"We eventually hit DDR2-1200 at 5-6-5-18 on 2.1V"

    Surprisingly, my Gskill 8800GBPI performs better than tested above. Mine running at SPD 5-5-5-15 @ 1258MHz with standard 1.8V VDIMM. Here's the result (careful, its 400Kb image):

    http://i276.photobucket.com/albums/kk11/hwarda/GSk...">http://i276.photobucket.com/albums/kk11/hwarda/GSk...
    Reply
  • crimson117 - Wednesday, December 17, 2008 - link

    It's now $149.99 ($119.99 after $30.00 Mail-In Rebate) at Newegg!

    Sheesh... give newegg some clickthroughs, and they reward your readers with price hikes!
    Reply
  • InSearchOf - Wednesday, December 17, 2008 - link

    ive decided on a 4GB kit for my build (2 x 2GB) but which company? out of these companies ( Corsair, G Skill, Mushkin) which has the best customer support and warranties? or i cant go wrong with either of them!

    since prices are so low now should i buy 2 of these kits now and save one for later down the road or could the non use hurt the memory or my warranty?

    i also learned that you should buy your memory from the same batch. how can i make sure that would be the case with either of these 3 companies? this the same as part number revision being the same on all the module kits you buy?

    need your advice

    thanks
    Reply
  • crimson117 - Wednesday, December 17, 2008 - link

    If you order two kits at once from the same retailer, they'll probably come from the same manufacturing batch. However as long as you get the same part #, even if you space the orders apart you'll be okay.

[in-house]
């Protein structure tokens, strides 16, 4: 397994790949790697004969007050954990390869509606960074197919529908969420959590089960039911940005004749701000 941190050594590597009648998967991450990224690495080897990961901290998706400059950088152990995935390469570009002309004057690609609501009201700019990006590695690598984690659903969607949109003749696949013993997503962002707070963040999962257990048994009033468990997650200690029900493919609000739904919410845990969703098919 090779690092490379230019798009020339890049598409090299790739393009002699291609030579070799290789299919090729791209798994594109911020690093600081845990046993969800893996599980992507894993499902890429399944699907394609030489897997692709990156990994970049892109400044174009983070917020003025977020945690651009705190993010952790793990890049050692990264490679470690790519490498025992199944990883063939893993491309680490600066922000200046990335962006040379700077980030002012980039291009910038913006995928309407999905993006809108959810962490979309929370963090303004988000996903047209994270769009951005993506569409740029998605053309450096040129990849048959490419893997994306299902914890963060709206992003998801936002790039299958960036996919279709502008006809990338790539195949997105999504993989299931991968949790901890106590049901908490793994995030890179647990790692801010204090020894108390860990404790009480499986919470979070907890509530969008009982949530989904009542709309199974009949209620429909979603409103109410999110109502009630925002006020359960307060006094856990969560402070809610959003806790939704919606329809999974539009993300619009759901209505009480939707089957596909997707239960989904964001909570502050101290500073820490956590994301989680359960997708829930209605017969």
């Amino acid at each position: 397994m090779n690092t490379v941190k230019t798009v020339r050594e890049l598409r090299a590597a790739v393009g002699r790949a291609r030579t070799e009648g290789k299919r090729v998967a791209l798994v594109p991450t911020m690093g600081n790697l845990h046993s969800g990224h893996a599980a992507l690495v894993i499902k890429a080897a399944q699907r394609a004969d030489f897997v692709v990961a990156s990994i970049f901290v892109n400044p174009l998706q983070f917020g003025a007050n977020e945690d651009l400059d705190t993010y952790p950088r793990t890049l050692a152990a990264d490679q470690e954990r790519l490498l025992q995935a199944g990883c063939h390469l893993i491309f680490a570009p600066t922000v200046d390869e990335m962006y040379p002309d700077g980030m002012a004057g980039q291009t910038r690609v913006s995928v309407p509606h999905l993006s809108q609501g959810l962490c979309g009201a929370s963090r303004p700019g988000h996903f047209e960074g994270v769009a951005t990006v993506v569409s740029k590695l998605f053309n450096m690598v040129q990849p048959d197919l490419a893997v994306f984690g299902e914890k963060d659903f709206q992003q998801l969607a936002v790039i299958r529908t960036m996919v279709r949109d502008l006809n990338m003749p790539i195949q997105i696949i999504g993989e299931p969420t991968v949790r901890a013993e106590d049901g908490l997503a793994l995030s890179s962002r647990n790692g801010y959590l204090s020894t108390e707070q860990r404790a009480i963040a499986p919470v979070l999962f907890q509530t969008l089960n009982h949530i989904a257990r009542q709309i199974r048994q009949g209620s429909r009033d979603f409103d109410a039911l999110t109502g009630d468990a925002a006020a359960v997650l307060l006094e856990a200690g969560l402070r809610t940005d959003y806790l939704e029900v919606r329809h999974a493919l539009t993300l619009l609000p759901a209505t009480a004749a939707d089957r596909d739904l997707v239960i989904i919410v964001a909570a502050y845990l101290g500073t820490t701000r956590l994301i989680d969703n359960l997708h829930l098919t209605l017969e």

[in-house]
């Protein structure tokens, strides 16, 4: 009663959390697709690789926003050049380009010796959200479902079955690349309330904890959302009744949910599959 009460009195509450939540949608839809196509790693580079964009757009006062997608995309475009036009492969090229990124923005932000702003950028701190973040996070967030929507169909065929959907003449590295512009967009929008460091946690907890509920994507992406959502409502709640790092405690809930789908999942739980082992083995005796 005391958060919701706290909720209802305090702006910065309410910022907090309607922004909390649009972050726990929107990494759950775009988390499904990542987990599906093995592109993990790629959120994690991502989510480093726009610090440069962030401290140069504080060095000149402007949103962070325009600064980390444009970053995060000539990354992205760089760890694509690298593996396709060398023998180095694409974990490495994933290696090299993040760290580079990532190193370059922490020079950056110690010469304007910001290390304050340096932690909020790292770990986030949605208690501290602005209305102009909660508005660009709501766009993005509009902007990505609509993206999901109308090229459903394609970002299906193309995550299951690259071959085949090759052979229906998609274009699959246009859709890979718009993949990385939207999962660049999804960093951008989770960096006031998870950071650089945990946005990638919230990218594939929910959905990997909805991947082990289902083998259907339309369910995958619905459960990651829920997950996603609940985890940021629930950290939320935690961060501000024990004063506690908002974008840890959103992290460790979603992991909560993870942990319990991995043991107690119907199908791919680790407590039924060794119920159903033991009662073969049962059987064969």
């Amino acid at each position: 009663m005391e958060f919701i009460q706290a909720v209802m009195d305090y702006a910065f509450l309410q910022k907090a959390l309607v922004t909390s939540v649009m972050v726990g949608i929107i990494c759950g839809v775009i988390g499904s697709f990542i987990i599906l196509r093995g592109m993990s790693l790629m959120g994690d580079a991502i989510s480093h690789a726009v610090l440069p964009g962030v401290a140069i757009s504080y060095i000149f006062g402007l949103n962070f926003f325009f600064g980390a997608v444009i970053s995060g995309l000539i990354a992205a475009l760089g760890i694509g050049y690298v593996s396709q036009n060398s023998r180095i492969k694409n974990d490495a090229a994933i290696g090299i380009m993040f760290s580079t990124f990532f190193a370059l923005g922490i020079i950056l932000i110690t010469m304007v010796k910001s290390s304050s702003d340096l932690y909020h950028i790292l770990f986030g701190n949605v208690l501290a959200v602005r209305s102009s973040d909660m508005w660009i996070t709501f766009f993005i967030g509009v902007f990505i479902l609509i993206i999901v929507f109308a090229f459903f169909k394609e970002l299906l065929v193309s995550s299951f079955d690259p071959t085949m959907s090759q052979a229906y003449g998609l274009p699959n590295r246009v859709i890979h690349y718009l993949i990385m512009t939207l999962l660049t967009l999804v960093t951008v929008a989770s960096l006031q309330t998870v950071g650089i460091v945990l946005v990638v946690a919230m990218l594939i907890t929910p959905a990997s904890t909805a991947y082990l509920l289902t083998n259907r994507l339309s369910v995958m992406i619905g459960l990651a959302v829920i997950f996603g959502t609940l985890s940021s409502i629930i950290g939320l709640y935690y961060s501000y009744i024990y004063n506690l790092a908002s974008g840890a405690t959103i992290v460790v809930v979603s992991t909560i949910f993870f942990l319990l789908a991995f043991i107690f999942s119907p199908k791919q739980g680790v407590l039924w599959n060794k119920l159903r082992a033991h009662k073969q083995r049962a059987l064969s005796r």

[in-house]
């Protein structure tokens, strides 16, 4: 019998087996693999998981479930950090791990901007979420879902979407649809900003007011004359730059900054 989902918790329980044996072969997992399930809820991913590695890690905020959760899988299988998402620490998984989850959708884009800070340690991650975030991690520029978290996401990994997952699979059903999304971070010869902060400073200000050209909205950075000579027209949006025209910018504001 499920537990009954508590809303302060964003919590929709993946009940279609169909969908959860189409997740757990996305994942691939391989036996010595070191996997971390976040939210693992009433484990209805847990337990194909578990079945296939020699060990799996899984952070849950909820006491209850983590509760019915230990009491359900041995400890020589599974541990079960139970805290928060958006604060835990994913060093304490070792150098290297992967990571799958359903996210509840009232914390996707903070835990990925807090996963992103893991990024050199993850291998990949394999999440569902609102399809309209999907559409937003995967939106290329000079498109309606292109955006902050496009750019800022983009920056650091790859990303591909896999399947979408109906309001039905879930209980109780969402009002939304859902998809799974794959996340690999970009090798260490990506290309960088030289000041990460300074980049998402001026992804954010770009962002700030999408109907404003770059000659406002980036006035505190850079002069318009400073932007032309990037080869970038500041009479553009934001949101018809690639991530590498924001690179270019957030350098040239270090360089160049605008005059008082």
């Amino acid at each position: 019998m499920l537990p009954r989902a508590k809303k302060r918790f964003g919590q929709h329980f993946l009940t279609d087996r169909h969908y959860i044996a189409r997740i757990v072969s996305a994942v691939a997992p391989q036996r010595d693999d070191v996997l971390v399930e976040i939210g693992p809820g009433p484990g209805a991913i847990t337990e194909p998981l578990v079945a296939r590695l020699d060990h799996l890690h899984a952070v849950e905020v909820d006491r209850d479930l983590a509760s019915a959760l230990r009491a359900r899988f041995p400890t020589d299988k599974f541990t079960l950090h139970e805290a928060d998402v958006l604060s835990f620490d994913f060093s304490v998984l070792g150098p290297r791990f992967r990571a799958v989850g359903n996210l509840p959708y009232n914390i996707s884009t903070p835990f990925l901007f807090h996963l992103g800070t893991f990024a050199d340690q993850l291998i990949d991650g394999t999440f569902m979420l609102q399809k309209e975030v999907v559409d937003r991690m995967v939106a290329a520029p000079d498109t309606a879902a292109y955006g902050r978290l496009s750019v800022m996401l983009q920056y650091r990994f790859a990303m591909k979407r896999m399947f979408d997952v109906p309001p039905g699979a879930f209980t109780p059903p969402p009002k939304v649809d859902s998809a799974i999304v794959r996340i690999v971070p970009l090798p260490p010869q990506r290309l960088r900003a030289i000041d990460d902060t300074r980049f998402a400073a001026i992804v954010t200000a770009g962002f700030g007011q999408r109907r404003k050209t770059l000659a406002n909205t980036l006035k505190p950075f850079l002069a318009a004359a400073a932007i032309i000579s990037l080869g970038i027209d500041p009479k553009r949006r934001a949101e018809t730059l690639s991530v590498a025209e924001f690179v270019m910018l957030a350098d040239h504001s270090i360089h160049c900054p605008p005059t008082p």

The problem with waiting is that memory part numbers can change often, so it might no longer be for sale if you wait a while to add a second kit to your rig.
    Reply
  • Acanthus - Tuesday, December 16, 2008 - link

    The same 7 makers that just got fined 2 years ago for price fixing are now in financial trouble because prices are too low.

    This means... wait for it... there has been oversupply for years and their illegal non-competition agreement was the only thing keeping them afloat.

    Here's hoping someone lets a few of them tank.
    Reply
  • Zoomer - Wednesday, December 17, 2008 - link

    Actually, hopefully not. The rest would just raise prices when that happens. Reply
  • Kibbles - Tuesday, December 16, 2008 - link

    Here's hoping that DDR3 will be $50 for 48GB (8x6GB) in 2 years! Reply
  • crimson117 - Tuesday, December 16, 2008 - link

    These after rebate prices are great - if you only want 4gb.

    None of the rebate forms I saw allowed more than one rebate per household. So if you were looking for 4x2gb, you're paying full price for one of the sets.
    Reply
  • crimson117 - Tuesday, December 16, 2008 - link

    Also, some of these rebates have expired.

    For example, the Crucial Ballistix 4GB DDR2-800 Kit (BL2KIT25664AA80A) is now $55.99 plus shipping, with no mail in rebate available.
    Reply
  • Kibbles - Tuesday, December 16, 2008 - link

    They have them over at mwave
    http://www.mwave.com/mwave/viewspec.hmx?scriteria=...">http://www.mwave.com/mwave/viewspec.hmx?scriteria=...
    $57.30+S/H and $30 Rebate
    I think the shipping is around $9. So about $37 shipped. mwave also has an ebay store front so you could get another few % off. I would have bought another pair if the live cashback thing was still 30%, but meh I don't really need 8GB =D
    Reply